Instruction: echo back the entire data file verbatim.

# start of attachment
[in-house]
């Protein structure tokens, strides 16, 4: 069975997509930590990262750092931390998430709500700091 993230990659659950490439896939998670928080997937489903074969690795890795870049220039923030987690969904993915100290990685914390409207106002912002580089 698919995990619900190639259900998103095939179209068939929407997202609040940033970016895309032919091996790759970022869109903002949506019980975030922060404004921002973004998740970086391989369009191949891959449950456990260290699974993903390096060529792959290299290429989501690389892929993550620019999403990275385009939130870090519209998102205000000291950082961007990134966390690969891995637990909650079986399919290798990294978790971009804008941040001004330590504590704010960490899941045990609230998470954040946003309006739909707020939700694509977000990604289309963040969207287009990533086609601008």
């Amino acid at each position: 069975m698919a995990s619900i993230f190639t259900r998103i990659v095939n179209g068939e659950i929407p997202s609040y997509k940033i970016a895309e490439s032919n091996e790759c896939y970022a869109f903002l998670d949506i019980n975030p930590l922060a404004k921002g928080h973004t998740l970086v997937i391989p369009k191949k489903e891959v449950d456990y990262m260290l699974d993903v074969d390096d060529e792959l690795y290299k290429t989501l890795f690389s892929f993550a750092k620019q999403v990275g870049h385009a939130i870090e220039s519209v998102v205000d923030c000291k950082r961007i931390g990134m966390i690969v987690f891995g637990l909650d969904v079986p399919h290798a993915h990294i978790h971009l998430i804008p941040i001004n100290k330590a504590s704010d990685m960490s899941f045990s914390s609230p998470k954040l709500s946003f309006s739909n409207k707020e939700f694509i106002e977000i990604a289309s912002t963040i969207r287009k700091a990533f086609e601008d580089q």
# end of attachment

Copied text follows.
[in-house]
């Protein structure tokens, strides 16, 4: 069975997509930590990262750092931390998430709500700091 993230990659659950490439896939998670928080997937489903074969690795890795870049220039923030987690969904993915100290990685914390409207106002912002580089 698919995990619900190639259900998103095939179209068939929407997202609040940033970016895309032919091996790759970022869109903002949506019980975030922060404004921002973004998740970086391989369009191949891959449950456990260290699974993903390096060529792959290299290429989501690389892929993550620019999403990275385009939130870090519209998102205000000291950082961007990134966390690969891995637990909650079986399919290798990294978790971009804008941040001004330590504590704010960490899941045990609230998470954040946003309006739909707020939700694509977000990604289309963040969207287009990533086609601008």
């Amino acid at each position: 069975m698919a995990s619900i993230f190639t259900r998103i990659v095939n179209g068939e659950i929407p997202s609040y997509k940033i970016a895309e490439s032919n091996e790759c896939y970022a869109f903002l998670d949506i019980n975030p930590l922060a404004k921002g928080h973004t998740l970086v997937i391989p369009k191949k489903e891959v449950d456990y990262m260290l699974d993903v074969d390096d060529e792959l690795y290299k290429t989501l890795f690389s892929f993550a750092k620019q999403v990275g870049h385009a939130i870090e220039s519209v998102v205000d923030c000291k950082r961007i931390g990134m966390i690969v987690f891995g637990l909650d969904v079986p399919h290798a993915h990294i978790h971009l998430i804008p941040i001004n100290k330590a504590s704010d990685m960490s899941f045990s914390s609230p998470k954040l709500s946003f309006s739909n409207k707020e939700f694509i106002e977000i990604a289309s912002t963040i969207r287009k700091a990533f086609e601008d580089q």